(CNN) — Travis Scott did not know of a mass casualty declaration at Houston’s deadly Astroworld Music Festival last weekend, his lawyer said Friday.
“That never got to Travis, that never got to Travis’s crew,” attorney Ed McPherson told ABC’s “Good Morning America.”
“He’s up there trying to perform. He does not have any ability to know what’s going on down below.”
McPherson’s interview comes nearly a week after a crowd surge at the popular event would eventually lead to nine deaths and a slew of unanswered questions about what went wrong.
At least 80 civil lawsuits had been filed in Harris County District Court in connection to the tragedy as of Thursday, demanding accountability from city officials, concert organizers and performers at a sold-out concert attended by about 50,000. Scott, the headliner and organizer of the festival, continued to perform as people were dying in the crush of the crowd.
Scott took the stage for his set shortly after 9 p.m. Friday. Officials said crowd surges were reported early in his set, with known injuries at about 9:30 p.m.
It is unclear what Scott saw from the stage and whether he was aware of the crowd conditions, but he continued to perform until about 10:10 p.m. That’s just over 30 minutes after officials declared the concert a “mass casualty event,” according to Houston Fire Chief Samuel Peña.
Scott was “on a riser at one point and he sees one boy down… stops the show, [and] he asked security to get to that person,” McPherson told ABC.
“Understand that when he’s up on the stage, and he has flash pots going off around him and he has an ear monitor that has music blasting through it and his own voice — he can’t hear anything, he can’t see anything,” McPherson added.
Houston Police Chief Troy Finner said this week the “ultimate authority to end a show (was) with production and the entertainer, and that should be through communication with public safety officials.”
“We don’t hold the plug,” he said.
‘There obviously was a systemic breakdown’
McPherson said Scott did not know the full scope of what had occurred until the next morning. Asked how much responsibility Scott bears for the fatalities, the attorney said, “That’s what the investigations are about.”
“That’s what we’re trying to get to the bottom of… who was responsible,” McPherson told the network. “There obviously was a systemic breakdown that we really need to get to the bottom of before we start pointing fingers at anyone.”
Audience members described an unruly crowd surge on November 5 that pulled them into what felt like a “death trap,” leaving many struggling to breathe. Some concertgoers were left administering CPR on those who passed out.
A 22-year-old college student died Wednesday, becoming the ninth victim. The ages of those who died range from 14 to 27. In addition, a 9-year-old boy who was seriously injured is in a medically induced coma.
The question of safety measures at the event has been a focal point over the past week, leading to criticism from concertgoers and others.
“Everybody in that venue, starting from the artist on down, has a responsibility for public safety,” Peña told CNN earlier this week.
Scott has maintained he did not know what was happening in the crowd during his set — disputing city officials’ account of his responsibility in the deadly surge.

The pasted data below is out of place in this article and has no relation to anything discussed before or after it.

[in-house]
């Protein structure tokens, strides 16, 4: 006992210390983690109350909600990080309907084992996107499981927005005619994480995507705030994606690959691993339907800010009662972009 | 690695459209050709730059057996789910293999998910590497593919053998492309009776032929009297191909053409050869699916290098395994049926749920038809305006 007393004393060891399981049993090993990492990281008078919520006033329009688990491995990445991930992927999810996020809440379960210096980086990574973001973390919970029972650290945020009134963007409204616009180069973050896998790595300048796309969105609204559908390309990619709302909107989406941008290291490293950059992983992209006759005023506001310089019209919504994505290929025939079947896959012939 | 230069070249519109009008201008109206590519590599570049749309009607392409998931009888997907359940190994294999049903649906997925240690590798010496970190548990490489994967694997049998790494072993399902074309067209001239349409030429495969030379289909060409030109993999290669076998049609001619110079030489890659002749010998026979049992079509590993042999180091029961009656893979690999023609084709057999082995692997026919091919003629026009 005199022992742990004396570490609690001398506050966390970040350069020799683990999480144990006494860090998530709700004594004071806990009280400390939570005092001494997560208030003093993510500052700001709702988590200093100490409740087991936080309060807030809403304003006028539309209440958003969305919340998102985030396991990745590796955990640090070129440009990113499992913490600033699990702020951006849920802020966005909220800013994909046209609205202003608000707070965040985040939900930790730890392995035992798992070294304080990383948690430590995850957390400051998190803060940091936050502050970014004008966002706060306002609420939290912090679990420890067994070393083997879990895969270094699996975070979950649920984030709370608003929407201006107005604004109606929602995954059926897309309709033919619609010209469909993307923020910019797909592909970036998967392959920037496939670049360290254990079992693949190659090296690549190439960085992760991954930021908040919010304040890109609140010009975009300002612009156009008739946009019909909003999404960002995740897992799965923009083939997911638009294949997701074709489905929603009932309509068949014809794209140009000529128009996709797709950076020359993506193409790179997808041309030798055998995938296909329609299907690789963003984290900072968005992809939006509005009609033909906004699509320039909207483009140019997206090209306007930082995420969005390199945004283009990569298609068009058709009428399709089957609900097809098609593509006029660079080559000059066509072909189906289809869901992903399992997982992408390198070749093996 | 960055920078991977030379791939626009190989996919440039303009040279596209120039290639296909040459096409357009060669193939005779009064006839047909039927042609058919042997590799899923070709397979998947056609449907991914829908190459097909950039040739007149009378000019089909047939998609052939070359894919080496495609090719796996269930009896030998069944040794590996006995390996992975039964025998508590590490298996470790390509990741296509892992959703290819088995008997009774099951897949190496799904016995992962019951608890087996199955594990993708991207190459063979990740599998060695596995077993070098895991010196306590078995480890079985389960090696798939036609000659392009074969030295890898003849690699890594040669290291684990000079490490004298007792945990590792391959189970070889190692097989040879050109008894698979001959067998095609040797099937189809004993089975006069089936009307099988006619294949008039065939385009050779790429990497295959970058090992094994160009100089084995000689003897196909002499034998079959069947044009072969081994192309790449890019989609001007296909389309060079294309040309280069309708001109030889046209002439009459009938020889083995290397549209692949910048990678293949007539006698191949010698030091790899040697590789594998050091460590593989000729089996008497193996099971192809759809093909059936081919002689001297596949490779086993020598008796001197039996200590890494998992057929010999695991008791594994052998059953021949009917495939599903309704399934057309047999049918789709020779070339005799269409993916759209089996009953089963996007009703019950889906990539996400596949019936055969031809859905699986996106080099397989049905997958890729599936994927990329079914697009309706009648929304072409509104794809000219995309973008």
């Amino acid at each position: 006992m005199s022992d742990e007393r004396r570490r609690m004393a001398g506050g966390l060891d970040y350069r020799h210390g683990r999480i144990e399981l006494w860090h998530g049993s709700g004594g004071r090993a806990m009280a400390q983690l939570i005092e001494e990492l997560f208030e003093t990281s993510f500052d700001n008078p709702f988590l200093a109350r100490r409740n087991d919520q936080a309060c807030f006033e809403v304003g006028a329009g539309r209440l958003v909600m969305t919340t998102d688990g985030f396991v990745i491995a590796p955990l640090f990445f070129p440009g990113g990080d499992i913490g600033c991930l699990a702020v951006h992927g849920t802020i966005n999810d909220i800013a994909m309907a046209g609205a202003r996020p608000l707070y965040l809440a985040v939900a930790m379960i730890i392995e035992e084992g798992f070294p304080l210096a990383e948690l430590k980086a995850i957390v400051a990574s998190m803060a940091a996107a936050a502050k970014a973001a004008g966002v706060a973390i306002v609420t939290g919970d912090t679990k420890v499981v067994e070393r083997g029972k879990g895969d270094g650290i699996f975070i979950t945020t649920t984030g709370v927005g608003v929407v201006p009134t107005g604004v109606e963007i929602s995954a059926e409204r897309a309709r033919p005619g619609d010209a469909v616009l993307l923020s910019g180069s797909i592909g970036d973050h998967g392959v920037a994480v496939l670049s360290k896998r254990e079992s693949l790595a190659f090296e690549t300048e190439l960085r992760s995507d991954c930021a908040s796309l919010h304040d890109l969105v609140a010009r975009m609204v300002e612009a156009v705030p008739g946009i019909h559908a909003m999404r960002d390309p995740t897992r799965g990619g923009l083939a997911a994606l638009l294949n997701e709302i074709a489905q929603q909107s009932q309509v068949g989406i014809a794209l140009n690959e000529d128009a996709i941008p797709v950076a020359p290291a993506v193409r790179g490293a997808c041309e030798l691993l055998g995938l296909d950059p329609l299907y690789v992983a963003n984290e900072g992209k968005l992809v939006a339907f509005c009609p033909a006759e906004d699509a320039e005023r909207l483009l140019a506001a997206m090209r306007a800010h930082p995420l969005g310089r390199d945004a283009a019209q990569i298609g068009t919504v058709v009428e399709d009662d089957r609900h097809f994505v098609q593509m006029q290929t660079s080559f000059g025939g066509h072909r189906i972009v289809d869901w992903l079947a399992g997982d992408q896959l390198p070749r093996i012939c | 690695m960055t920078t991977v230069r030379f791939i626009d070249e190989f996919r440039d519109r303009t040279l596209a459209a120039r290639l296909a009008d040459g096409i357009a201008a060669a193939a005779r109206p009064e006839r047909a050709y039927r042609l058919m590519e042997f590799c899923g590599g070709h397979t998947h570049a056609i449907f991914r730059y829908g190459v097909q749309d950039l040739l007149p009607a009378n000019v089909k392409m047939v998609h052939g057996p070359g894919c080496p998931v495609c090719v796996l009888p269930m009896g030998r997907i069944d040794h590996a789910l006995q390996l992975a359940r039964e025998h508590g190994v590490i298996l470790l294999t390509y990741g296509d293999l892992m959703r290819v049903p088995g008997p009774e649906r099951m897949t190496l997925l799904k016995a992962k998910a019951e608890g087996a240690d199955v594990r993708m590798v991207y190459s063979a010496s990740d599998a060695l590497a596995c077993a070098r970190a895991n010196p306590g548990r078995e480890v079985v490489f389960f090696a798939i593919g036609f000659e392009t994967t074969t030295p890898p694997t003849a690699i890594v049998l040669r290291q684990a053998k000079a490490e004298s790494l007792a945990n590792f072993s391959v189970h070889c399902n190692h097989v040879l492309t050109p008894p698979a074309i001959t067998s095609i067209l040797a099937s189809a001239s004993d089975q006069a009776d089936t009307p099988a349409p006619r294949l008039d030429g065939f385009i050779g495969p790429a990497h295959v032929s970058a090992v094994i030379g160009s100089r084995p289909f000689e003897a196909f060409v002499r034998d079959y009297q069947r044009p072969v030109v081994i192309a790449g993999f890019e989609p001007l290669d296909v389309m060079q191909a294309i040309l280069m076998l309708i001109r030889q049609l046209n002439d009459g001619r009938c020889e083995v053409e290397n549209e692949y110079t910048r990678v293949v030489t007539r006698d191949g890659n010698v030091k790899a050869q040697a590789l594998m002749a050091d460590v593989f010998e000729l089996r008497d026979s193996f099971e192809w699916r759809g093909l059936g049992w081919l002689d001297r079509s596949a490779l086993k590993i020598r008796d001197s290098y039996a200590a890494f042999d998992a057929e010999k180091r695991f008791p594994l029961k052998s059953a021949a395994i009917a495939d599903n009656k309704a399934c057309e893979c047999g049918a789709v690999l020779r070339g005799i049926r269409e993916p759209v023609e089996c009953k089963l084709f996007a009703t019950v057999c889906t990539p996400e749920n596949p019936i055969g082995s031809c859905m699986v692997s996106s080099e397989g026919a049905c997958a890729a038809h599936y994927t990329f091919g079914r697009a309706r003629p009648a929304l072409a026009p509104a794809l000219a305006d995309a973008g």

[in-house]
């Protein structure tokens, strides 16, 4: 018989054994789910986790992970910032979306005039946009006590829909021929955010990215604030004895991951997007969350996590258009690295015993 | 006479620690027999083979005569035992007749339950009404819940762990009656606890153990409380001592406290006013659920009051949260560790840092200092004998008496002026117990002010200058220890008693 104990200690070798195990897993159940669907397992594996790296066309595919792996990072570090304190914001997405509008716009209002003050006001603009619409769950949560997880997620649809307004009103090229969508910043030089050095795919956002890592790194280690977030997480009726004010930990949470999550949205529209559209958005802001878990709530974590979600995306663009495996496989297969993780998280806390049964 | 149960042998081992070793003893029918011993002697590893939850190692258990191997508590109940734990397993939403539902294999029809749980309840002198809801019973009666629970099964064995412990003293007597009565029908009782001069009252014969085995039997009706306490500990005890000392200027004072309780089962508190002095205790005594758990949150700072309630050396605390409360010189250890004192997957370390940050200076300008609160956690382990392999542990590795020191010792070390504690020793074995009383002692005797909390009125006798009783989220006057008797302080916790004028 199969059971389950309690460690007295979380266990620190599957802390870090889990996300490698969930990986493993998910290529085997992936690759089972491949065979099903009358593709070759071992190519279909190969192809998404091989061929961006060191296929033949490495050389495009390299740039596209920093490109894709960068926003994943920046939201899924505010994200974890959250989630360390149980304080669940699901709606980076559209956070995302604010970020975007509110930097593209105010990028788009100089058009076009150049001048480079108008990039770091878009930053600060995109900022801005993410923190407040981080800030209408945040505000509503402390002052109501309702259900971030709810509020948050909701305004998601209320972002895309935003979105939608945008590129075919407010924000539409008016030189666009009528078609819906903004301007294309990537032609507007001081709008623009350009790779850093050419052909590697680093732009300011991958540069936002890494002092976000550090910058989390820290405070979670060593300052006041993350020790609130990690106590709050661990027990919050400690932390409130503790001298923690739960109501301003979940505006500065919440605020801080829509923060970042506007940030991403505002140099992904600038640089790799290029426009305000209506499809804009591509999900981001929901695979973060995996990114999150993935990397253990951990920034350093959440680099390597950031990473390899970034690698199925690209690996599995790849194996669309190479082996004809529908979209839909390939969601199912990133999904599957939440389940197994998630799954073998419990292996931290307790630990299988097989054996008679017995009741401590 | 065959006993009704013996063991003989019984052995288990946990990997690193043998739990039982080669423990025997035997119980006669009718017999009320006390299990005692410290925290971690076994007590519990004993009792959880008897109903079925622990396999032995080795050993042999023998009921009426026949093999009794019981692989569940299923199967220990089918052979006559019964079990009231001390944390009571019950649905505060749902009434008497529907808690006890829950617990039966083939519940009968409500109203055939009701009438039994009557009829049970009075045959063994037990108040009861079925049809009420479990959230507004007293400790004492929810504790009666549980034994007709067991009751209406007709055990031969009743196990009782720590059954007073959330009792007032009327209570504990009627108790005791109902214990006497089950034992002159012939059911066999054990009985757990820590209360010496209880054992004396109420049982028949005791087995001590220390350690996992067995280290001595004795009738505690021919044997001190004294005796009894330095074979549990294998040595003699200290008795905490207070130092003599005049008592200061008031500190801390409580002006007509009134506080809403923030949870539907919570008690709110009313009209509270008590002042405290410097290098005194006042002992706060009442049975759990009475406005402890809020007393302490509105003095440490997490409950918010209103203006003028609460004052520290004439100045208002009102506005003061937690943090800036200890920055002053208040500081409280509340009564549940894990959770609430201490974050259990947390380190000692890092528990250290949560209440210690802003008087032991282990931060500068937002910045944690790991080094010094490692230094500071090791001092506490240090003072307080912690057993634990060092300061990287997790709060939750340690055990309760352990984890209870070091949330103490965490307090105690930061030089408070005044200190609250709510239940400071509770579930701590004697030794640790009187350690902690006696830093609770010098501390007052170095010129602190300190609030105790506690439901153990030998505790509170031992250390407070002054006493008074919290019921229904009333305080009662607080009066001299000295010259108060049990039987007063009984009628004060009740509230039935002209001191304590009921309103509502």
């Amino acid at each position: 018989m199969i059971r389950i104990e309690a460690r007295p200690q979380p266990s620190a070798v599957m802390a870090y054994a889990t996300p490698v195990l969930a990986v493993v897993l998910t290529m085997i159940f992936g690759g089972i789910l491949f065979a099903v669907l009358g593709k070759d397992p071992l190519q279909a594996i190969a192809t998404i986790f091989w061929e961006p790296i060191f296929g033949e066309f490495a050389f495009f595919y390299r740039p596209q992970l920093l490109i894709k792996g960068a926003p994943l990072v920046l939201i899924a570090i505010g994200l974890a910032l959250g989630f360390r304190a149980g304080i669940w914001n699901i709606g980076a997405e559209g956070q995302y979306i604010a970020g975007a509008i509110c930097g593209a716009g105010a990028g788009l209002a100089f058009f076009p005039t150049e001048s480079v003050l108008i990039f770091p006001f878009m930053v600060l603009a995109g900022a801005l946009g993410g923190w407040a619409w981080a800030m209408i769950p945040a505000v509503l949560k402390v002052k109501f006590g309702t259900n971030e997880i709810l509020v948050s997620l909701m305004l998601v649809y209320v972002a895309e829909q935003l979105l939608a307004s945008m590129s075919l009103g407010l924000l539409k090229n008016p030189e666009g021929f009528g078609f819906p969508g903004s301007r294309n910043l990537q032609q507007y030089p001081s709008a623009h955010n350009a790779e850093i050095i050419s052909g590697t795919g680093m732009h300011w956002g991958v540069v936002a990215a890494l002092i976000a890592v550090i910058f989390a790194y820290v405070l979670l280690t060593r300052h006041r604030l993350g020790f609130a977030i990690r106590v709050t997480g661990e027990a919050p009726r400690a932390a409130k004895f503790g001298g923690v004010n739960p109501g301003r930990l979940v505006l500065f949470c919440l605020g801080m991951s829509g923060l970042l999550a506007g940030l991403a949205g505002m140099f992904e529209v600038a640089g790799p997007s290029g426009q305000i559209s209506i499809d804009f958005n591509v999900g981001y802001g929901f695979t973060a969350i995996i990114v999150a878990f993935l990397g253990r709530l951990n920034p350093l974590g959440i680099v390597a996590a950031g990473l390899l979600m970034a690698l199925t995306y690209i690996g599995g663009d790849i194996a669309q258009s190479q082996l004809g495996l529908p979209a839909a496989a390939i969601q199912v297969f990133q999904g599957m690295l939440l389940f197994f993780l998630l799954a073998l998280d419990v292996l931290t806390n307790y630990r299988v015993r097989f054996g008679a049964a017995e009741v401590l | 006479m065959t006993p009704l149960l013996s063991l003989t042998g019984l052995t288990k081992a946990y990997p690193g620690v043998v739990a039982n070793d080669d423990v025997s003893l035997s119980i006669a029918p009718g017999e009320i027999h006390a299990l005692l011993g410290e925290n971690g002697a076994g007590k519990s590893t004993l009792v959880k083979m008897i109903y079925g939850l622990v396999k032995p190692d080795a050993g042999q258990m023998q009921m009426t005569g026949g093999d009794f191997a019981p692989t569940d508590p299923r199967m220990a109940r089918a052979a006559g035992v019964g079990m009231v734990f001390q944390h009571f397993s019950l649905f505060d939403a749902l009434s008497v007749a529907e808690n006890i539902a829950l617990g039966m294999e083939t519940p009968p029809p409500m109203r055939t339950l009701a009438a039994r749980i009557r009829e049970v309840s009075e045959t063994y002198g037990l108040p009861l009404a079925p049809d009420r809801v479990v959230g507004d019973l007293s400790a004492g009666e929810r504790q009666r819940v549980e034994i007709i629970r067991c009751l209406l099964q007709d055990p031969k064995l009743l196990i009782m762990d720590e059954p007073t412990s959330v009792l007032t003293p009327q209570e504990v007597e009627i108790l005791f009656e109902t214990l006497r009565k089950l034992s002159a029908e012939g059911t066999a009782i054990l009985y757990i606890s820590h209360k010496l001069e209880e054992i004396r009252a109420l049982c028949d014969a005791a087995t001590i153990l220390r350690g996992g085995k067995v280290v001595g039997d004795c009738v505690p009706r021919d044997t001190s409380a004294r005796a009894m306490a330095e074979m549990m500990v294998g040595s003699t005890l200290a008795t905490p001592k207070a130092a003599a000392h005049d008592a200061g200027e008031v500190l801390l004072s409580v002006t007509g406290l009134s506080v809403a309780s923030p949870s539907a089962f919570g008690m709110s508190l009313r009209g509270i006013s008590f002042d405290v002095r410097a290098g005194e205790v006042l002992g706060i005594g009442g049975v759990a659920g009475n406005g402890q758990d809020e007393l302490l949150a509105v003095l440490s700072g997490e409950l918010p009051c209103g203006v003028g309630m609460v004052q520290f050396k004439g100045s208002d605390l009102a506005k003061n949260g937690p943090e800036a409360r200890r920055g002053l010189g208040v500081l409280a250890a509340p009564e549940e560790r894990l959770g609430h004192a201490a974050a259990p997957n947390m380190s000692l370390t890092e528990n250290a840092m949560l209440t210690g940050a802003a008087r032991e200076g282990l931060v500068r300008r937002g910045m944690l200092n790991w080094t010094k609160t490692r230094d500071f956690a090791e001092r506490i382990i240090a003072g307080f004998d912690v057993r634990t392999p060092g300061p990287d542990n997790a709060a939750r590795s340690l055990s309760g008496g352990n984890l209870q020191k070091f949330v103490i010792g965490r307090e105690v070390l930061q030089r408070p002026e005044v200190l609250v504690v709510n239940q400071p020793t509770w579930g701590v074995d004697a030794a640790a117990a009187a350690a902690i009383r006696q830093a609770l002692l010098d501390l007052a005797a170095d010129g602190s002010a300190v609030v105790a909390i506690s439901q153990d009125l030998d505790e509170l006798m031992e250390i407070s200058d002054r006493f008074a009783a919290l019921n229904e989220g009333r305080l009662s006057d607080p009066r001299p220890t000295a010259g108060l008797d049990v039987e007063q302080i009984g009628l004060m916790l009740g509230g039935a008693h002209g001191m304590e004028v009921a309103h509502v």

McPherson, in a statement Wednesday, blasted Houston city officials for what he said was “finger-pointing” and “inconsistent messages.”
Scott said he was devastated by what happened and said he will cover all funeral costs for the victims.
Operations plan laid out chain of command
Multiple concertgoers told CNN that the crowd surge happened after Scott took the stage.
Jeffrey Schmidt said he and his friend tried to escape when breathing became more challenging.
“Little did we know, all hell was about to break loose. People started to pass out and fall to the ground,” Schmidt told CNN.
First responders began to hear of crowd injuries around 9:30 p.m., and the show continued for another 40 minutes, authorities said. And when questions emerged about why the show wasn’t stopped, officials said that it was not in their power.
Finner has said the investigation revealed that police personnel told the production team that CPR was underway on at least one individual and to stop the show. Finner did not specify who the production team is or the timing of the notifications.
Firefighters who were stationed outside the venue were not in radio communications with the emergency medical providers hired by the concert organizers as the situation unfolded, said Patrick M. “Marty” Lancton, president of the Houston Professional Fire Fighters Association.
Lancton added firefighters were instead given phone numbers, which are not a reliable communication method during emergencies, given potential signal weakness during events involving large gatherings.
A 56-page operations plan for the concert was obtained by CNN this week, showing a clear chain of command in case of an incident.
The plan identifies the role of the executive producer as well as the festival director as the only people with the authority to stop the concert. The document CNN obtained is marked Version: 0.1, and it is unclear whether it was the final version of the plan and when it was drafted.
McPherson said neither the festival director nor executive producers are part of the rapper’s crew.
McPherson pointed to Finner’s comments on Saturday that authorities had concerns about stopping the show early due to potential rioting.
Authorities have said it could take weeks for the medical examiner to determine the causes of death.
Bharti Shahani, a 22-year-old Texas A&M University student, died Wednesday night after being ventilator in critical condition for days, attorney James Lassiter said.
“This was her first music festival, our first music festival,” said Namrata Shahani, Bharti’s younger sister.
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